A taste of freedom

I grew up in the suburbs of New York City where five of us lived in a three-bedroom, two-and-a-half-bath single family home with our dog Bobo and an occasional cat. Behind our backyard was a wooded patch, a ramble of oak, maple, beech, and various shrubs; in the spring, skunk cabbage would pop up in its water-logged lower end, and yellow flowers of tiny forest lilies would nod towards the ground.

From the earliest I can remember, our backyard housed a vegetable garden planted by my mother. She’d plant peppers, cucumbers, green beans, and tomatoes, all of which would variously appear on the dinner table. At the far end of the vegetable garden grew some raspberries, and despite the thorns, I’d pick and eat them as they ripened each year. It was glorious.

My father Norman was the breadwinner, my mother Flory a housewife. He’d leave every weekday morning at 7:30 to travel to Manhattan, where he and his brother ran a freight forwarding company started by my grandfather Bill. Bill, a Jewish immigrant, arrived at Ellis Island from Eastern Europe in 1910 at twelve years old, his eight-year-old sister in tow, after a 38-day passage in steerage, the lowest inhabitable area of the ship. Neither spoke any English.

My family’s story is like that of many others; I was raised within a meritocracy that rewarded hard work and the advantages of luck. Our single-family home with its backyard represented the fulfillment of the American Dream, a patch of land we called our own. In that sense, those raspberries symbolized the success of self-reliance and imparted a taste of freedom that began with Bill’s escape from the antisemitic pogroms of Russia.

The dream of a single-family home lives on, but in our increasingly stratified economy, meritocracy has been challenged by ideas of privilege. Bill, of course, was anything but privileged. After arriving, his family lived in a basement tenement with damp walls on Manhattan’s lower East Side; he learned a new language and over time built a better life for himself and his family. Several years after my father was born in 1919, the family moved into a single-family home with a small backyard on East 29th Street in Brooklyn, where my Grandmother Hannah planted tomatoes.

I’ve enjoyed privilege stretching back to Bill and Norman, the benefits of their hard work and success. Moreover, 45 years of work behind us, my wife and I have built on that legacy, owning a single-family home with a backyard. And yes, there are tomatoes.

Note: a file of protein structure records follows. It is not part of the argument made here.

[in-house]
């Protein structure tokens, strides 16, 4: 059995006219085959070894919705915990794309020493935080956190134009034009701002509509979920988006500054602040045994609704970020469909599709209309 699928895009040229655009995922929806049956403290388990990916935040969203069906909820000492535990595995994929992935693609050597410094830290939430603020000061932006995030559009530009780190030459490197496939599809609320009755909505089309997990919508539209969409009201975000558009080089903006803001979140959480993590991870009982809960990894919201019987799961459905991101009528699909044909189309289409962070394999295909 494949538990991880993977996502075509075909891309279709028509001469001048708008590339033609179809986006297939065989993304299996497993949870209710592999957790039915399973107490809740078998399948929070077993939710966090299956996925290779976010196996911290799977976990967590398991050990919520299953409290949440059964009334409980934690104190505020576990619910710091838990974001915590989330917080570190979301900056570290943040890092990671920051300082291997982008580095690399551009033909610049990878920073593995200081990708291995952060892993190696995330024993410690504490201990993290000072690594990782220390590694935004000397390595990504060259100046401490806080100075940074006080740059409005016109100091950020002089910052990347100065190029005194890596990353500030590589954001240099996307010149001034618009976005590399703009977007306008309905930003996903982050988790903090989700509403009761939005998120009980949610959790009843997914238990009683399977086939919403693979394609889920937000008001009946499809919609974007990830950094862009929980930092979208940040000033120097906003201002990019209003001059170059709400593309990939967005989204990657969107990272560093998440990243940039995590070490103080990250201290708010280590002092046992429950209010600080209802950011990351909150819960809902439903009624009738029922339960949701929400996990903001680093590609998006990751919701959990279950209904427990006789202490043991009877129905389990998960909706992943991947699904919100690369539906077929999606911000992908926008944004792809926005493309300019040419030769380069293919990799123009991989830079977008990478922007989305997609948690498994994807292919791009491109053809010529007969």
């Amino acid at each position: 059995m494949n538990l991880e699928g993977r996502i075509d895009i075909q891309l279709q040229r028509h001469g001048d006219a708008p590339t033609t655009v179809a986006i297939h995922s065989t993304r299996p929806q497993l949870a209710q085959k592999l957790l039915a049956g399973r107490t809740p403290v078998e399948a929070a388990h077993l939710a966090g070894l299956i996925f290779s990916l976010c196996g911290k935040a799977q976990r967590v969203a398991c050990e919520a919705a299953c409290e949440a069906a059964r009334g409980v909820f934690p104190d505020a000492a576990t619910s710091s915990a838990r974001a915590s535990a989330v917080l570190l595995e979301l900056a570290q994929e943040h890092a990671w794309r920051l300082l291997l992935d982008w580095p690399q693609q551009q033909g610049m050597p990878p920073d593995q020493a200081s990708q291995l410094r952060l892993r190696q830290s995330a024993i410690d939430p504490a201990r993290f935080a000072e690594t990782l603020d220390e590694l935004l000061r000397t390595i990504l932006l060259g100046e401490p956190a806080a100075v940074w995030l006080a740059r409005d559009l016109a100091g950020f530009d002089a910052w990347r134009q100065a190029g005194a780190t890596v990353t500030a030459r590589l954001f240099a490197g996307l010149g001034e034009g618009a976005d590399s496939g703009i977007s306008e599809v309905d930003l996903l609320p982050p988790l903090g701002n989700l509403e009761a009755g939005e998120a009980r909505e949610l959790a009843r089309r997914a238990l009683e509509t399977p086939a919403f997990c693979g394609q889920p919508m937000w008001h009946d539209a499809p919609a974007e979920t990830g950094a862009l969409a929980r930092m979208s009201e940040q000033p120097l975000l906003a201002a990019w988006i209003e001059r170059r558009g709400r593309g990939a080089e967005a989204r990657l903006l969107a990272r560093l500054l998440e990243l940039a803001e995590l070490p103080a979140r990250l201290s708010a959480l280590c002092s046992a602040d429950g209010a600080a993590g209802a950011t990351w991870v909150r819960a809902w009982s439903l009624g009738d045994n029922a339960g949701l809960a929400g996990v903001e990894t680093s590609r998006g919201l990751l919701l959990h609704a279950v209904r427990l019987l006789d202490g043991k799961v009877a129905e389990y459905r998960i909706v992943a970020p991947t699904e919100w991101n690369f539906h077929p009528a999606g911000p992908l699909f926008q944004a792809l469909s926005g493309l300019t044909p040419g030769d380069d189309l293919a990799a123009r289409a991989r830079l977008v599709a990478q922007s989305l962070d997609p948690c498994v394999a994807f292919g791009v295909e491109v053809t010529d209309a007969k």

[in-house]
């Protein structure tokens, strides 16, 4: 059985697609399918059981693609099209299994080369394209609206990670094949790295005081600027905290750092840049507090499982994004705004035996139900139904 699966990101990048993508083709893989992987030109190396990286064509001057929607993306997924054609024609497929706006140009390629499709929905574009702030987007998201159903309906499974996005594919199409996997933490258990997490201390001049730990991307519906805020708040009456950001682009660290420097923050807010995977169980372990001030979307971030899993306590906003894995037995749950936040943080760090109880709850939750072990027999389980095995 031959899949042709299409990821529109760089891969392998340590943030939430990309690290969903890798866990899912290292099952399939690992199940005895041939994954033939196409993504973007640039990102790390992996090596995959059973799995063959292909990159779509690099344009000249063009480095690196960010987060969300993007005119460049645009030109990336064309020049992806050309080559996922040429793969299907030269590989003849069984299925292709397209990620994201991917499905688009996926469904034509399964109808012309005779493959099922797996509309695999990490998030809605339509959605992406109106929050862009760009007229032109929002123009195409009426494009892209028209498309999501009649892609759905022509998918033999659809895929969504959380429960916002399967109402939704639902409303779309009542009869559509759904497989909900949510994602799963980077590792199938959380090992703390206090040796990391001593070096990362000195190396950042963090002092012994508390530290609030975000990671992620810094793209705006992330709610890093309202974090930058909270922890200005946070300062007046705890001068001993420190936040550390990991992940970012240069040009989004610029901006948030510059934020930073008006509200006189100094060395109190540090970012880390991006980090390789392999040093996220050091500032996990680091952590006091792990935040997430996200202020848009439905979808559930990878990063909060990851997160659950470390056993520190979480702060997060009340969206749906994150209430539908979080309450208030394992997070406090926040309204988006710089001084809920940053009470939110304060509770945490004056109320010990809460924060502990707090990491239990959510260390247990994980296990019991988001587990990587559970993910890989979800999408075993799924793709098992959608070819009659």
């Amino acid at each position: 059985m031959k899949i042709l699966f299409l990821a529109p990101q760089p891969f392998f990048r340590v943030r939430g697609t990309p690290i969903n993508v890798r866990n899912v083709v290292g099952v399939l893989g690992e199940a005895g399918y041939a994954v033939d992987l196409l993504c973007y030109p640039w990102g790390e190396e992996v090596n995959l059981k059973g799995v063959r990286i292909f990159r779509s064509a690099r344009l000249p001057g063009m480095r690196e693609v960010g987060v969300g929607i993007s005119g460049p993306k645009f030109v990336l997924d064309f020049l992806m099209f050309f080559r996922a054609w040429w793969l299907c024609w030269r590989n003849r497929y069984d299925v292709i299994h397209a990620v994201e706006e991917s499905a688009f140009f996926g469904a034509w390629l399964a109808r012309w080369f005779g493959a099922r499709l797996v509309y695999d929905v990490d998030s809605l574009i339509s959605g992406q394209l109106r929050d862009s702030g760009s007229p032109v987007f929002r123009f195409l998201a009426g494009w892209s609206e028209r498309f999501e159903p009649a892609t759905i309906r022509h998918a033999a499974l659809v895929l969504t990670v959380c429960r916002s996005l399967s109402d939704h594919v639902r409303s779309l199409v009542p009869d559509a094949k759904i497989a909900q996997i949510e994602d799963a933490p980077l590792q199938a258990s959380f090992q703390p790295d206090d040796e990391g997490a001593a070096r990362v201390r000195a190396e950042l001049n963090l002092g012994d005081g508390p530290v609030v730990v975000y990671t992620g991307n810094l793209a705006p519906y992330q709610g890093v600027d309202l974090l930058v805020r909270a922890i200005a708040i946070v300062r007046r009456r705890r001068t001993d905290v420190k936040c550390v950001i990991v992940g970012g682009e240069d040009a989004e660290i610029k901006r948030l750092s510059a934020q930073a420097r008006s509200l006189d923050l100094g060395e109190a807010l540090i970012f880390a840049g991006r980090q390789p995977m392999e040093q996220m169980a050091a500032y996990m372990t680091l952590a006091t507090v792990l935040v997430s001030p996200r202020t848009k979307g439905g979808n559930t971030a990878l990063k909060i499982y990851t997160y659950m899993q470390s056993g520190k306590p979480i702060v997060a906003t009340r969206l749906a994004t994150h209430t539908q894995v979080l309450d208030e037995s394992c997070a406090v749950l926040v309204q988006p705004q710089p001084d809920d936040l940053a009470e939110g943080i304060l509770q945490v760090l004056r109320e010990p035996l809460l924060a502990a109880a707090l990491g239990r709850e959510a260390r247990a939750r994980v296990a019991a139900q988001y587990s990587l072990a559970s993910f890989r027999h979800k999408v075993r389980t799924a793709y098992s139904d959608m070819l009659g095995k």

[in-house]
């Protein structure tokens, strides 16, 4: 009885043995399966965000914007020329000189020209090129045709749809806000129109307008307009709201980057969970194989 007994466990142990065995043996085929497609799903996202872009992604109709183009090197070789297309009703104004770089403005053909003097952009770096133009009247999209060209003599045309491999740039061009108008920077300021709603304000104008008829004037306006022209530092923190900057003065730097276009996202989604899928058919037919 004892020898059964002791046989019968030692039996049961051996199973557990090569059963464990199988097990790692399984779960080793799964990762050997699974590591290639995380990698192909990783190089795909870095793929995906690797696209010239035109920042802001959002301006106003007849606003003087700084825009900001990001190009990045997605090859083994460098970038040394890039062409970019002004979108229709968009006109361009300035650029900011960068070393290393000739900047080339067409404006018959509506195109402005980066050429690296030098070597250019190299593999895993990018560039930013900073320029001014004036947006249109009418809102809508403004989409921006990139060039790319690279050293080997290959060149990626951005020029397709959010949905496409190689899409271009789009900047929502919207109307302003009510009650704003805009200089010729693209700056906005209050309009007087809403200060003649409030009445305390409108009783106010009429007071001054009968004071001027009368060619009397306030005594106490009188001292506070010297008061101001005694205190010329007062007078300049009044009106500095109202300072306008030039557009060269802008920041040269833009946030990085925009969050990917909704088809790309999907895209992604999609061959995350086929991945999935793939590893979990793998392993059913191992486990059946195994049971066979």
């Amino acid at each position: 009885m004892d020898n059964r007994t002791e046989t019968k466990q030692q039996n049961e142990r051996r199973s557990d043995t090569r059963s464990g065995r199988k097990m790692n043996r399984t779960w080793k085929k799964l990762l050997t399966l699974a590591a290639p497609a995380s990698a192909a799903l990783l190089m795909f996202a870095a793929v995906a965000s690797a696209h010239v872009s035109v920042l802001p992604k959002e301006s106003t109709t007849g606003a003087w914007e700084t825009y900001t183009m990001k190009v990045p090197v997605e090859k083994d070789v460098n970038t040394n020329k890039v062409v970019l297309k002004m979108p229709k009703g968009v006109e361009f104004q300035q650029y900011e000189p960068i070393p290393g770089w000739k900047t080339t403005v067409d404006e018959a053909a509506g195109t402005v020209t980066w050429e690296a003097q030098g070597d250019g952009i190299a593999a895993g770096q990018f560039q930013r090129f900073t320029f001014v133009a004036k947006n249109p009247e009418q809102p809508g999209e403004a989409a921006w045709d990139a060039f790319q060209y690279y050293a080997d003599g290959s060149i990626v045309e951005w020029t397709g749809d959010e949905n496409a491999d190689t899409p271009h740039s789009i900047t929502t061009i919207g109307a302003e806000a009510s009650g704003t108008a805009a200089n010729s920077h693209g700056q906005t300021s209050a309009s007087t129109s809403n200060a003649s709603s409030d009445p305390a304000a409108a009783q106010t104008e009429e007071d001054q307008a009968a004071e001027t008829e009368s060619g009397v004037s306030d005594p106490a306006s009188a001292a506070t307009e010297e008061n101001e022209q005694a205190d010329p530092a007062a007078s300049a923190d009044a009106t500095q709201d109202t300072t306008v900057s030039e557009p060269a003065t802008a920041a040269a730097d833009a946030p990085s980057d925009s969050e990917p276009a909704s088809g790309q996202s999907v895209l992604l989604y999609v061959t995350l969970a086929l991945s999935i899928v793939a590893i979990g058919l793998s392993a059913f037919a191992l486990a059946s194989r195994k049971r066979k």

Strangely, the single-family home has now been branded an element of privilege, along with the meritocracy that built it. America’s social argument is now centered on equity, the equity of opportunity. From the view of privilege, meritocracy unfairly produces winners and losers. Without the social and economic exploitation of others, the argument goes, meritocracy would fail.

Politically, this process is now playing out with measures such as California’s Senate Bill 9 (SB9), which turns the idea of single-family homes on its head by monetizing backyards and permitting four residences on a single-family parcel by right. Promoted as a housing equity solution, it remains unclear who will take advantage of the provisions of SB9; indications are that corporate America is gearing up. So much for backyard garden tomatoes.

3 thoughts on “A taste of freedom

  1. Nice writing Larry.
    I am thinking of a few mixed metaphors,
    one being the “privilege” of backyards as emblematic of
    not only gardens and swimming pools,
    but also of hard work, hired help, and expense.
    Think high rise mansion-like penthouses in
    Manhattan occupied by the privileged who
    do not have, and probably do not want or miss,
    a back yard.
    I suppose disproportionate ownership of the land or
    the condos is the issue. Not sure the new SB9 state
    mandate will do more for home ownership, but rather
    will probably only make available more rental square
    footage at a reasonable distance from city centers.
    What would the Manhattaniteshave done if it were
    not for Peter Minuit!

    1. I suspect that corporate America’s housing industry will exploit the SB9 opportunities. SB9 does not define “ownership” which opens the door to the likes of Pacasso and its fractional home ownership model. Monetizing backyards is the just the latest development scam; no affordability requirements are built into SB9 either. The rewards of hard work (meritocracy) lead to privilege; it’s the way our individualistic system works. There may better systems, more balanced and fairer. In the 50s, high income tax rates combined with union jobs built the middle class. Both of those elements have disappeared, and our society has become more unequal. Housing is just one segment of a system out-of-whack, but SB9 is not a solution.

  2. Larry: A very sweet family story. The story drives the energy to see the wrongness of our present intellectual morality toward making all society equal and in stagnation.
    Also, your welcome editorial on Fred used logical distinctions to reveal that Emperor Fred was wearing no clothes. Thanks- Jim

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